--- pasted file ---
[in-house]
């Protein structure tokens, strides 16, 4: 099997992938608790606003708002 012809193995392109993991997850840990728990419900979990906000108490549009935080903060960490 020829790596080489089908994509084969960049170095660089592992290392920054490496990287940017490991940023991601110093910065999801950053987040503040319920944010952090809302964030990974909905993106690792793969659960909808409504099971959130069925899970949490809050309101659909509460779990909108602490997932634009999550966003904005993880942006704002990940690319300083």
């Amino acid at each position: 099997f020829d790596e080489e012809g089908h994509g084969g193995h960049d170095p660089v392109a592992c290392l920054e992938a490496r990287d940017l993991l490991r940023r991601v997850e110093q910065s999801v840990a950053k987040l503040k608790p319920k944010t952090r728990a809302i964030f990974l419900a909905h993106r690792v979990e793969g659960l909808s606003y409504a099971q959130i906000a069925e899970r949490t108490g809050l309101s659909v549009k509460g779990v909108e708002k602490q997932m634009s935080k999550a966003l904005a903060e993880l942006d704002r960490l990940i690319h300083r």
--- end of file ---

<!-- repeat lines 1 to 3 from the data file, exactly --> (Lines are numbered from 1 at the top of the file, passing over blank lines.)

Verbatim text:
[in-house]
């Protein structure tokens, strides 16, 4: 099997992938608790606003708002 012809193995392109993991997850840990728990419900979990906000108490549009935080903060960490 020829790596080489089908994509084969960049170095660089592992290392920054490496990287940017490991940023991601110093910065999801950053987040503040319920944010952090809302964030990974909905993106690792793969659960909808409504099971959130069925899970949490809050309101659909509460779990909108602490997932634009999550966003904005993880942006704002990940690319300083």
């Amino acid at each position: 099997f020829d790596e080489e012809g089908h994509g084969g193995h960049d170095p660089v392109a592992c290392l920054e992938a490496r990287d940017l993991l490991r940023r991601v997850e110093q910065s999801v840990a950053k987040l503040k608790p319920k944010t952090r728990a809302i964030f990974l419900a909905h993106r690792v979990e793969g659960l909808s606003y409504a099971q959130i906000a069925e899970r949490t108490g809050l309101s659909v549009k509460g779990v909108e708002k602490q997932m634009s935080k999550a966003l904005a903060e993880l942006d704002r960490l990940i690319h300083r």